Paving is scheduled for this year. Wind farm construction is possible. And officials are hoping for a Stellar designation as well.

Those were the top items on Jay County Commissioners’ president Chuck Huffman’s list in looking ahead to the rest of 2019 as he and county council president Jeanne Houchins presented the State of the County Address on Thursday.

Huffman pointed to the Stellar Regional designation (formerly Stellar Communities) as the focus for the year, as the county and its six municipalities work together on the application. Portland, Dunkirk, Redkey and Pennville have worked on revitalization plans over the course of the last year in preparation for the Stellar process.

Receiving the designation through the Indiana Office of Community and Rural Affairs would open the door for funding for local projects through a variety of state agencies.

“I don’t like to use ‘transformative,’ because I think it’s an overused word today, but it really speaks to what this will be to all of Jay County,” said Huffman during the speech at Indiana University Health Jay Hospital. “It will be transformative to what we can have and what we can offer and what we can attract.”

Huffman also pointed toward the various road work that is slated for this year with most directly impacted by Community Crossings Grant Program.

For the county, grant funding is helping pay for paving of Boundary Pike and freed up county funds that are planned for paving for Como Road and county road 500 West. County engineer Dan Watson is currently working on an application for funding to pave New Mount Pleasant Road, and the county plans to convert three roads — county roads 200 East, 300 South and 350 South — from stone to hard surface this year.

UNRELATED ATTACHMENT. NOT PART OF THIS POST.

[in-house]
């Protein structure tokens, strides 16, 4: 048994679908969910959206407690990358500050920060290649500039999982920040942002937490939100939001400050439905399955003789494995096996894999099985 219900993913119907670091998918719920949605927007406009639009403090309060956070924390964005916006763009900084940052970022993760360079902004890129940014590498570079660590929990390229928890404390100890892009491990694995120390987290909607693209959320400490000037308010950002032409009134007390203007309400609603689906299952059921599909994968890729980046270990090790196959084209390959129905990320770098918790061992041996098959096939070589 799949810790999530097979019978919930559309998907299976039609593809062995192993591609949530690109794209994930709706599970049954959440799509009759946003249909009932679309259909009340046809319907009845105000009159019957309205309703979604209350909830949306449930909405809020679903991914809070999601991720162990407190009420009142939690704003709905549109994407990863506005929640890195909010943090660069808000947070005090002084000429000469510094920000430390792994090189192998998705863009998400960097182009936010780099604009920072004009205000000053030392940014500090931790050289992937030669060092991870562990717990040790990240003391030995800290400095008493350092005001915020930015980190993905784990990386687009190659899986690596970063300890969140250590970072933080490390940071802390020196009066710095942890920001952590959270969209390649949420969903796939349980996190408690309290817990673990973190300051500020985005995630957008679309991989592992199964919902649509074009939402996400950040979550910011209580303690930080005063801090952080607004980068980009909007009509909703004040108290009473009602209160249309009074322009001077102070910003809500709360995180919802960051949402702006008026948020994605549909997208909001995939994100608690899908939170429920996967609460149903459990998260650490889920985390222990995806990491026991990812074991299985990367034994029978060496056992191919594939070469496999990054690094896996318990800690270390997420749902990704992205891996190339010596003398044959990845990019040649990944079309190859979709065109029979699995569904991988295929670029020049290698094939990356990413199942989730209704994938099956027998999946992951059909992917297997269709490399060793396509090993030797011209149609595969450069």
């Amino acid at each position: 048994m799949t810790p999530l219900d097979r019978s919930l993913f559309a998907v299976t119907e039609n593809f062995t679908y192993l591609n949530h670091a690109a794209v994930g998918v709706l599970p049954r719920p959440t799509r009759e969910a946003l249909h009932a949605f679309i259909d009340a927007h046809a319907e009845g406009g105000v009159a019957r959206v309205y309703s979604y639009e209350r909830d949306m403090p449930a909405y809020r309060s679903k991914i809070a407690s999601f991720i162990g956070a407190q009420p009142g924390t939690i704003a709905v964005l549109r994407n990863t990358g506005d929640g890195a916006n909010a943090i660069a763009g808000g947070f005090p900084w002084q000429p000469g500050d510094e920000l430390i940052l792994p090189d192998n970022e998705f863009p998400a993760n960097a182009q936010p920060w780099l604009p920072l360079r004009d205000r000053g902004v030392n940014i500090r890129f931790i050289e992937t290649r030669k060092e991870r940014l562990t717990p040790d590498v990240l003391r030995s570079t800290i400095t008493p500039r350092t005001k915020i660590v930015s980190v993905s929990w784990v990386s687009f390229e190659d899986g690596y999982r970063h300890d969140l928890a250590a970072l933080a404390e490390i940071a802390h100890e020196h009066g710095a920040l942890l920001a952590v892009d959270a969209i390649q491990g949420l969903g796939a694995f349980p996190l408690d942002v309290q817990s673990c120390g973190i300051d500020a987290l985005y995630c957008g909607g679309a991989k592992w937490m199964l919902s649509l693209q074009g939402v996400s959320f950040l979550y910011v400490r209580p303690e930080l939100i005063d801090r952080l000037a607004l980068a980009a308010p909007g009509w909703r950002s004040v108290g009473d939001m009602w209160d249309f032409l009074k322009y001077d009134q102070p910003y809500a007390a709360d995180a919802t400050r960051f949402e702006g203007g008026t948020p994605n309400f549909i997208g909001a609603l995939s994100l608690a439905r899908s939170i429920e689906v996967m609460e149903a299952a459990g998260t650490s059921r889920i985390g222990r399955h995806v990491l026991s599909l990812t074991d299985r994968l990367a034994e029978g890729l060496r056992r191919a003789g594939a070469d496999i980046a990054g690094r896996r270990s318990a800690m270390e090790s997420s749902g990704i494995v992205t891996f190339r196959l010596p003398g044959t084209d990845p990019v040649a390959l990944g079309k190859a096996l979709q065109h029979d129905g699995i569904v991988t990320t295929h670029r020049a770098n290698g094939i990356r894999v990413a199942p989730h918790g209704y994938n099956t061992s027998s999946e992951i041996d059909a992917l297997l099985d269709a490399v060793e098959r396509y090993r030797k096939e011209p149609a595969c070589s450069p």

Huffman also noted the more than $1 million in Community Crossings grant funds awarded to Portland, Dunkirk, Pennville, Bryant and Salamonia, some with local matching funds from wind farm economic development dollars, that will result in paving in each of those communities. 

“This is something that I don’t know how they would have ever done it,” said Huffman in referencing the work in Pennville, Bryant and Salamonia. “And this will get their streets in good shape for many, many years. … It was just a real win-win, to have the wind farm monies to begin with, and then to leverage them the way we did to get that done.” 

He added that Scout Clean Energy, developer of Bitter Ridge Wind Farm in Jefferson and Richland townships, is still hoping to begin construction on the $130 million construction project this year. The next step in that process is finding a buyer for the energy the wind farm will produce.

And though not a county project, Huffman applauded efforts by Watch Communications to expand broadband internet service through the federal Connect America Fund program and in partnership with Jay School Corporation.

In looking back at the previous year, Huffman and Houchins hit on several of the same notes, including the extensive wind farm discussion and work to stabilize finances for Jay County Regional Sewer District. Both praised Jay Emergency Medical Service for work to get its finances and operations in order, specifically thanking shift supervisors Gary Barnett, Emily Anderson and John McFarland for their leadership.

Huffman also noted the distribution of wind farm economic development funds to initiatives such as school safety and the construction of a new Farmers Building at Jay County Fairgrounds.

Houchins pointed to the county’s efforts to regain financial strength after its year-end cash balance had dwindled. The county ended 2018 with $2.54 million in its general fund, up from $289,381 at the close of 2014. 

She said the county’s efforts toward that financial stability should allow it to continue to give employee raises. She also noted efforts to work with Jay School Corporation to provide a full-time school resource officer by the start of the 2019-20 school year.

She sees the county’s future as a whole to be bright.

“I think if we just keep working the way we are and working together, I’m pretty sure we all have the same goal,” said Houchins. “We want it to succeed. I think Jay County’s in good shape right now and only going to get better.”